Transmission Control is an essential aspect of network activity and governs the behavior of many services we take for granted. When sending your emails or just browsing the web you are relying on TCP to send and receive your packets in a reliable fashion. Thanks to two DARPA scientists, Vinton Cerf and Bob Kahn who developed TCP/IP in 1970, we have a specific set of rules that define how we communicate over a network. When Vinton and Bob first conceptualized TCP/IP, they set up a basic network topology and a device that can interface between two other hosts.

WordPress 5.6 Second Beta and WordPress Survey

  • News – WordPress 5.6 Beta 2 – WordPress.org

    WordPress 5.6 beta 2 is now available for testing! This software is still in development, so we recommend that you run this version on a test site.

  • News – Take the 2020 WordPress Annual Survey (and view the 2019 results)! – WordPress.org

    For many years, WordPress enthusiasts have filled out an annual survey to share their experiences and feelings about WordPress. Interesting results from this survey have been shared in the annual State of the Word address and/or here on WordPress News. This survey helps those who build WordPress understand more about how the software is used, and by whom. The survey also helps leaders in the WordPress open source project learn more about our contributors’ experience. To ensure that your WordPress experience is represented in the 2020 survey results, Take the 2020 Annual Survey! (English) You can also take the survey in French, German, Japanese, Russian, and Spanish! The survey will be open for at least 6 weeks, and results will be posted on this blog. [...] The WordPress Professionals group consists of those who: work for a company that designs/develops websites; use WordPress to build websites and/or blogs for others; design or develop themes, plugins, or other custom tools for WordPress sites; or are a designer, developer, or other web professional working with WordPress. This WordPress Professionals group is further divided into WordPress Company Pros (those who work for a company that designs/develops websites) and WordPress Freelancers/Hobbyists (all other professional types) subgroups.

FreeBSD 12.2

  • FreeBSD 12.2-RELEASE Announcement

    The FreeBSD Release Engineering Team is pleased to announce the availability of FreeBSD 12.2-RELEASE. This is the third release of the stable/12 branch.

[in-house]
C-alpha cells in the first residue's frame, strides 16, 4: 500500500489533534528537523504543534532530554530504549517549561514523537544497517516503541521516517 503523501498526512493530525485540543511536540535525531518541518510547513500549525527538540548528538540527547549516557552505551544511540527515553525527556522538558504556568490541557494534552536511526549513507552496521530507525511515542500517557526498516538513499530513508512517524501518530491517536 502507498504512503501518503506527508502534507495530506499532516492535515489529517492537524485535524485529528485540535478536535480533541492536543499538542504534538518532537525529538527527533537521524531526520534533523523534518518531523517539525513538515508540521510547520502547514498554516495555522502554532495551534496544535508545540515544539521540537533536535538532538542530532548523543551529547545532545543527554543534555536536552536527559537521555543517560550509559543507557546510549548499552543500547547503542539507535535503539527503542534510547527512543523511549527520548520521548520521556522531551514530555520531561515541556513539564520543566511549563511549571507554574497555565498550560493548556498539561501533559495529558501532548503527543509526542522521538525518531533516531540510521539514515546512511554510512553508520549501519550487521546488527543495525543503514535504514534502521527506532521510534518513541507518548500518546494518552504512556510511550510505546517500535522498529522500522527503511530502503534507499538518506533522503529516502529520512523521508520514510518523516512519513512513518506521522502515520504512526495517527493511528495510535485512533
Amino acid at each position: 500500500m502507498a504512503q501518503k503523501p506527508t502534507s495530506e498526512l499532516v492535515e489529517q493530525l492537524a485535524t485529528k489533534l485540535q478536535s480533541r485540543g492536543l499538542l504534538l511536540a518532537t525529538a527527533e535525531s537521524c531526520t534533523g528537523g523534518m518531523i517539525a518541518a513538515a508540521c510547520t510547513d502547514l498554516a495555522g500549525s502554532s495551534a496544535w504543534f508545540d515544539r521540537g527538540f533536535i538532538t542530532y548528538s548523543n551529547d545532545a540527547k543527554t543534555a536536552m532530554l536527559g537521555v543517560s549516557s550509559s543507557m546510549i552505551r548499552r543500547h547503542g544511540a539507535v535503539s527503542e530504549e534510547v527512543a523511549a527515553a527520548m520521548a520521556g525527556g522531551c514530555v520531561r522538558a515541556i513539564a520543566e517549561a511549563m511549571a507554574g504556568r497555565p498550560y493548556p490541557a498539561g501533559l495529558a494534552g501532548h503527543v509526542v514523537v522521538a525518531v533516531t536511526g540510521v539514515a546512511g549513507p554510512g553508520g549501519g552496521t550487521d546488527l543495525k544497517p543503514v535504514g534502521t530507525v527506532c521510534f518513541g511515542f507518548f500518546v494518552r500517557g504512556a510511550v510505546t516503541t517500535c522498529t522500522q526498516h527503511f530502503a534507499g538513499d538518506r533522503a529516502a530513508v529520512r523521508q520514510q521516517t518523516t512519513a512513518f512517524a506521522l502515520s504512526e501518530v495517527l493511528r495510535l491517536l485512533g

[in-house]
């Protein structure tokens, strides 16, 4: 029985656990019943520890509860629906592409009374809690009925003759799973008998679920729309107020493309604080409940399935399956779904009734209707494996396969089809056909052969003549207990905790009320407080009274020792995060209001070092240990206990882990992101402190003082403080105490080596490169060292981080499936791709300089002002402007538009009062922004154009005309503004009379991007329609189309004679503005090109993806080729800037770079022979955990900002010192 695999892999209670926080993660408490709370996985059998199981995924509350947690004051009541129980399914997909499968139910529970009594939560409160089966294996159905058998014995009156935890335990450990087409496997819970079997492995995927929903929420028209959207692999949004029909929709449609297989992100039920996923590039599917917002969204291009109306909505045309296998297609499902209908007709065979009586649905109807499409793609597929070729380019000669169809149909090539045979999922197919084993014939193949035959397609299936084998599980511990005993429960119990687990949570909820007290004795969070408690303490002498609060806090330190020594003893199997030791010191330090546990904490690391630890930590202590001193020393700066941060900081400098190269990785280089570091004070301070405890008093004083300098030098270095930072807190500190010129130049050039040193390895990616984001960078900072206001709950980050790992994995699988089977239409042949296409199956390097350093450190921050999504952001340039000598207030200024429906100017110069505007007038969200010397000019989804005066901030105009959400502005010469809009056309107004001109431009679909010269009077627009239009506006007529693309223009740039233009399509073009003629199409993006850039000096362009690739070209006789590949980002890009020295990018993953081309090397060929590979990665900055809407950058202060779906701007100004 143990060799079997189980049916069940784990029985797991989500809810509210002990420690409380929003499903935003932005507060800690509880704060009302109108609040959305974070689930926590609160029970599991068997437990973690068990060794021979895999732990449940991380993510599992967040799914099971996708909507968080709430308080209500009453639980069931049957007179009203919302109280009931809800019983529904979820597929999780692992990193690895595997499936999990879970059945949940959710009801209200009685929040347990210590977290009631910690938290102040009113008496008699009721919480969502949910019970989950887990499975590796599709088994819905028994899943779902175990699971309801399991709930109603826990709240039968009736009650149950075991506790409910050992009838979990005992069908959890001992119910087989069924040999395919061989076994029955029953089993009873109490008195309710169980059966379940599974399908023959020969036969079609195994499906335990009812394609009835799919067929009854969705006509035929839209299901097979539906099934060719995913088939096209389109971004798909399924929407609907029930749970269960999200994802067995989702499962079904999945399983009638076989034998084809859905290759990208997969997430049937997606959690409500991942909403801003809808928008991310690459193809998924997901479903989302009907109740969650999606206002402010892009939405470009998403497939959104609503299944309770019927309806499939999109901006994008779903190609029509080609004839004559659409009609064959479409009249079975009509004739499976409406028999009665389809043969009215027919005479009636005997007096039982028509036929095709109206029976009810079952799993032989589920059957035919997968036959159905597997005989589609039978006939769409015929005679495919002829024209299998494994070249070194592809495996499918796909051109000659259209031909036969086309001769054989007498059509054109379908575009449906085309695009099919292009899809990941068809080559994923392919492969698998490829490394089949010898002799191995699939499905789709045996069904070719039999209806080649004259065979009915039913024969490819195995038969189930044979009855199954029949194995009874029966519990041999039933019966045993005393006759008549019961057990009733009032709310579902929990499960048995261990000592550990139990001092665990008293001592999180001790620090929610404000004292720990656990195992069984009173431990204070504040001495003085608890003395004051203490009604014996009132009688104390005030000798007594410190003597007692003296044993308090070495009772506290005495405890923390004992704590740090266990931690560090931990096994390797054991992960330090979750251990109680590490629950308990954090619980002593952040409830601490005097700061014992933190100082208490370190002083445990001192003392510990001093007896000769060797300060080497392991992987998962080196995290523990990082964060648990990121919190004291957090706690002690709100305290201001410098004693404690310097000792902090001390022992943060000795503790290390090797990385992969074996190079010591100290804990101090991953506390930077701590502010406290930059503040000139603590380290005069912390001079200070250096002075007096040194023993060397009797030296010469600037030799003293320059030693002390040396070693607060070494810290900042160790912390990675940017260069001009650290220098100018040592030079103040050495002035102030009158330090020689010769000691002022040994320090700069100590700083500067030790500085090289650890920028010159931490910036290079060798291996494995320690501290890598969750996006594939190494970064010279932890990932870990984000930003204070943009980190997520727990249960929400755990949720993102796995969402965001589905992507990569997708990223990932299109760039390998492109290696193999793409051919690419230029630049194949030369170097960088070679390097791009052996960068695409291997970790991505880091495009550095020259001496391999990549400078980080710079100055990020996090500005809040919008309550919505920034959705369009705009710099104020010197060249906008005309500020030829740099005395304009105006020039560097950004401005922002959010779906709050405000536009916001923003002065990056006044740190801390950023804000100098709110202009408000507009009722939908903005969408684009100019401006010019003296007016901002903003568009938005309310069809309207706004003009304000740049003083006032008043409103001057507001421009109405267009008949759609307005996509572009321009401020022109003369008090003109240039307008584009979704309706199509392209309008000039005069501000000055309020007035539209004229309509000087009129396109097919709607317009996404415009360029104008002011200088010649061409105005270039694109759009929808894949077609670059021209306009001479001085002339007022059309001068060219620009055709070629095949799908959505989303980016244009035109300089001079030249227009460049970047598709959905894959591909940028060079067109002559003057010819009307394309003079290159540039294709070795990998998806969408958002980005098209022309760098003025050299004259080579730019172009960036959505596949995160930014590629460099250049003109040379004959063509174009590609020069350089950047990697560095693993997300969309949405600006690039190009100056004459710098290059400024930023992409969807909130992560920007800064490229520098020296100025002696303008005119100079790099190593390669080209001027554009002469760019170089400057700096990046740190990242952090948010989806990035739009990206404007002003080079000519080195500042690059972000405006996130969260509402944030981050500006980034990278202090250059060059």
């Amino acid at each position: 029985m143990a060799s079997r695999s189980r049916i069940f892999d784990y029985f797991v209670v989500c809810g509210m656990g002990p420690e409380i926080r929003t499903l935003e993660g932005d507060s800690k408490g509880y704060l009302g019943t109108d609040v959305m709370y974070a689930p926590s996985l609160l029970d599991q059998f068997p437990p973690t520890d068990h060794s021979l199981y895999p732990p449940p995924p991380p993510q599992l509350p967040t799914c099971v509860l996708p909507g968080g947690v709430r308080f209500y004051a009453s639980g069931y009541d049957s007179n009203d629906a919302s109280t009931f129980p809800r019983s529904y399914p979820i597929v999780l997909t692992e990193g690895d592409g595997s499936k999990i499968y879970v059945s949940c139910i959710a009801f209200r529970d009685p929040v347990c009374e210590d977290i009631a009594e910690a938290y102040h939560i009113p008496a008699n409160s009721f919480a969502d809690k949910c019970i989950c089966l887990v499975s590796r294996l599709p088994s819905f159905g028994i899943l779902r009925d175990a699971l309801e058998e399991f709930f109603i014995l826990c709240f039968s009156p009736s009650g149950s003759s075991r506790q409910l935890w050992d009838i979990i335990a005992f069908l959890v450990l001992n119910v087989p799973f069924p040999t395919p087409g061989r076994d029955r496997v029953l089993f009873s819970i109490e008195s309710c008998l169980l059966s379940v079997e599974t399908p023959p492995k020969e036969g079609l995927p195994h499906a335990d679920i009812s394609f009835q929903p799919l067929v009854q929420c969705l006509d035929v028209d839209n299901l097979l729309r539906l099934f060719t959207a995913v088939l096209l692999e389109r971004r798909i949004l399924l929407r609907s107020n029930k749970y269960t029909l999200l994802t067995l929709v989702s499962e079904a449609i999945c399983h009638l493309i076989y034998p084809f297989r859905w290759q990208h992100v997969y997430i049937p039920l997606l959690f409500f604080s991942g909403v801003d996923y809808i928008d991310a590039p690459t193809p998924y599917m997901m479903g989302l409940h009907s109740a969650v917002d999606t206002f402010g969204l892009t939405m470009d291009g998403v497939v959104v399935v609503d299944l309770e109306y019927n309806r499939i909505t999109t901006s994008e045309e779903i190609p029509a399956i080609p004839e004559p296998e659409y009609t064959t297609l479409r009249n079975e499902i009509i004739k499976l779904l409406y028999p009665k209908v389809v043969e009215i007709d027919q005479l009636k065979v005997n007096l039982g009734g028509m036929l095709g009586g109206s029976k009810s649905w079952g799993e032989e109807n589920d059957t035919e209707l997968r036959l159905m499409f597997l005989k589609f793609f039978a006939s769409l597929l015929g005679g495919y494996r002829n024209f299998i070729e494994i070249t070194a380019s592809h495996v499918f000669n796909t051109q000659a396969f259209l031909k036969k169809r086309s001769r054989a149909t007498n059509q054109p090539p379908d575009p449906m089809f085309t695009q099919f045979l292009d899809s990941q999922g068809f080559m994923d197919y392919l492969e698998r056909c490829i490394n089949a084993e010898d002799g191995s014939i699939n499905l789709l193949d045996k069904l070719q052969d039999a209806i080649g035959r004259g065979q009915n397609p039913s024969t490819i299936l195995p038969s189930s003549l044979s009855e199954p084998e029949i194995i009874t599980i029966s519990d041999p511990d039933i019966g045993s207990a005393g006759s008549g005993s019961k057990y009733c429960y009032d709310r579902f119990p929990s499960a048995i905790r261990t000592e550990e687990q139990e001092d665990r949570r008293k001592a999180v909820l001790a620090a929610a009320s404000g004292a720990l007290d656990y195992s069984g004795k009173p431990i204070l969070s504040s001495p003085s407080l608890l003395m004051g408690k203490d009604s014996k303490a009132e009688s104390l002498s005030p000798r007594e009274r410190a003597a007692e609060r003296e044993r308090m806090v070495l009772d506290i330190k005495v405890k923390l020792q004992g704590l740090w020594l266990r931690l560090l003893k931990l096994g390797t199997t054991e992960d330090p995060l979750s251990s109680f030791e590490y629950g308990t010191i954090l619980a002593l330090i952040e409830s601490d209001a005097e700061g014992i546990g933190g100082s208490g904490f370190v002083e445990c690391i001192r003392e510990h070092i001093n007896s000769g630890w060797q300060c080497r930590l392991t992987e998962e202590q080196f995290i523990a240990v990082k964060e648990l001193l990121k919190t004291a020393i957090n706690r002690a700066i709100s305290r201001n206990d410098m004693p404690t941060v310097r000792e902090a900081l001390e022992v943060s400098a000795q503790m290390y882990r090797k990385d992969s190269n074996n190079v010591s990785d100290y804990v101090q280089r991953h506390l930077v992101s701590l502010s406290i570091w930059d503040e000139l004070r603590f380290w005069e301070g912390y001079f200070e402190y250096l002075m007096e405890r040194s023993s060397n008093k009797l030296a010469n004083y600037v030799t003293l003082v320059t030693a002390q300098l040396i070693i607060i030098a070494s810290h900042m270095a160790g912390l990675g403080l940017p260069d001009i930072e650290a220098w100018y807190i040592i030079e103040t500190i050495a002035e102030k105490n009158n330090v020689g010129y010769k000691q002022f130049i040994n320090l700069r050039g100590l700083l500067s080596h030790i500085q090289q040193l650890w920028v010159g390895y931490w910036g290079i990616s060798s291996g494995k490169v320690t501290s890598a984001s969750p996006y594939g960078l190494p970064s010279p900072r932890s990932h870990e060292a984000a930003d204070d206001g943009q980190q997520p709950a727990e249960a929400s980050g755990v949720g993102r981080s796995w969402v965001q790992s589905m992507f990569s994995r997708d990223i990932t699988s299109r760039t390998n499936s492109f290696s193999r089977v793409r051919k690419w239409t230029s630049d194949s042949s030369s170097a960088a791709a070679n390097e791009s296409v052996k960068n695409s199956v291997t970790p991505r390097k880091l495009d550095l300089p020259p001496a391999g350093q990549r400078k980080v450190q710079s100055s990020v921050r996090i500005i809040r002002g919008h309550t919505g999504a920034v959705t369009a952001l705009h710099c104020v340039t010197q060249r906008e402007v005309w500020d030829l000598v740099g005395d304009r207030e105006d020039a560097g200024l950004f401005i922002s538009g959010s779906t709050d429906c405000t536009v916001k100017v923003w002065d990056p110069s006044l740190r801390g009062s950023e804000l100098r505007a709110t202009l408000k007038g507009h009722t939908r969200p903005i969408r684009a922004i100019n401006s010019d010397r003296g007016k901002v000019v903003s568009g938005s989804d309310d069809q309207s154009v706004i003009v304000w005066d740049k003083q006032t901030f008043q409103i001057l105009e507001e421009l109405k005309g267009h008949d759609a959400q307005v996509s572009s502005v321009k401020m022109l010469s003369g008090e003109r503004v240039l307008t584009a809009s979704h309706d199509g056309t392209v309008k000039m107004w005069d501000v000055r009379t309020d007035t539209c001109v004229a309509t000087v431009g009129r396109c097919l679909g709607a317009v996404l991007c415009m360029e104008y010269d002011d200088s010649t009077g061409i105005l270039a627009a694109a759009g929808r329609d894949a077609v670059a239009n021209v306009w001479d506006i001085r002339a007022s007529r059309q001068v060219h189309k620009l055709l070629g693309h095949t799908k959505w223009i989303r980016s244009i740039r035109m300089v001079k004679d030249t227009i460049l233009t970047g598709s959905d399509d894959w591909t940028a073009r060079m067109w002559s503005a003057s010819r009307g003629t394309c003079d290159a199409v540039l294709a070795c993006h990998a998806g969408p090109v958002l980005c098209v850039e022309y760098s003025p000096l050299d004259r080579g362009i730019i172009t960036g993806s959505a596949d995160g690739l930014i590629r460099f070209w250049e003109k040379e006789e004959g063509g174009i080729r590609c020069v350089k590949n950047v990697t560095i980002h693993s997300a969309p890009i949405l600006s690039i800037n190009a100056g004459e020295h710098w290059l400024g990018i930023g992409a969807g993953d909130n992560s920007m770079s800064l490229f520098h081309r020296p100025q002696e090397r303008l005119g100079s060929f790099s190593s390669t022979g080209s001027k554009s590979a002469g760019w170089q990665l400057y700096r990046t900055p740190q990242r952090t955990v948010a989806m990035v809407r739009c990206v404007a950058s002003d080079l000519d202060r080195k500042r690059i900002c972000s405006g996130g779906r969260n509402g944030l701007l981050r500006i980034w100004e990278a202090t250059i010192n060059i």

• October 2020

    27 October: FreeBSD 12.2-RELEASE is now available. Please be sure to check the Release Notes and Release Errata before installation for any late-breaking news and/or issues with 12.2. More information about FreeBSD releases can be found on the Release Information page.

Also: This summer in KDE-FreeBSD | [bobulate]

Games: Stadia, Graveyard Keeper and Wildermyth

  • Stadia Pro for November has Sniper Elite 4, Risk of Rain 2, Republique and new releases | GamingOnLinux

    Google has announced the latest set of Stadia Pro games, along with new titles about to release like Sekiro: Shadows Die Twice and Watch Dogs: Legion. PLUS news of Ubisoft+ coming to Stadia soon. What is Stadia? A quick primer for people not following: it's a game streaming service that uses Debian Linux under the hood along with the Vulkan graphics API. Playable on Linux in Chromium / Chrome browsers. You can either buy games, or subscribe to Stadia Pro to claim games each month (or do both).

  • Graveyard Keeper - Game Of Crone expansion is out now | GamingOnLinux

    Graveyard Keeper - Game Of Crone is an expansion to the medieval graveyard building and management sim that's like a morbid take on Stardew. This fresh expansion adds in another bunch of hours (6-12 they said approximately) to play through, along with a whole new story to follow where you help a bunch of escaped prisoners build up a camp. "You’ll have to help the escaped prisoners of the Inquisition survive in the wilderness by providing them with everything they need. To develop their camp to a fortified settlement while keeping in mind its benefits. To protect those who entrusted you with their lives, from the sword and fire. And also - to untangle the circumstances of the cruel game, which turned into the Great Blast and the return of the Ancient Curse."

  • Papercraft styled tactical-RPG 'Wildermyth' has a big new campaign out | GamingOnLinux

    Wildermyth is the character-driven, procedurally-generated tactical RPG with an art style resembling papercraft and it's brilliant. Now it's also bigger with a big campaign update out. In Wildermyth you play through various generated campaigns, each of which mixes things up like characters and events and so every play-through is different. You're supposed to see it as something resembling a classic tabletop RPG experience. Mixing together a party-based RPG with overworld exploration, random events and tactical turn-based combat there's a lot to love about it.

  • Godot Web export progress report #3

    Howdy Godotters! It's-a me! Fabio! It is time for an update on the Godot export for the Web. In the last few months, a lot has been going on regarding the Godot export for the Web. Most of the enhancements mentioned in the previous report have now been merged into the master branch, and backported to 3.2 (included in 3.2.4 beta 1). This sadly does not yet include the virtual keyboard support, since implementing it without impacting the experience on touchscreen-enabled devices that also have a physical keyboard has proven harder than expected. There is great news, though, on the other topic mentioned in that report, which is... GDNative support on HTML5 exports! Additionally, a new prototype version of the Godot Web Editor is now available for you to try out.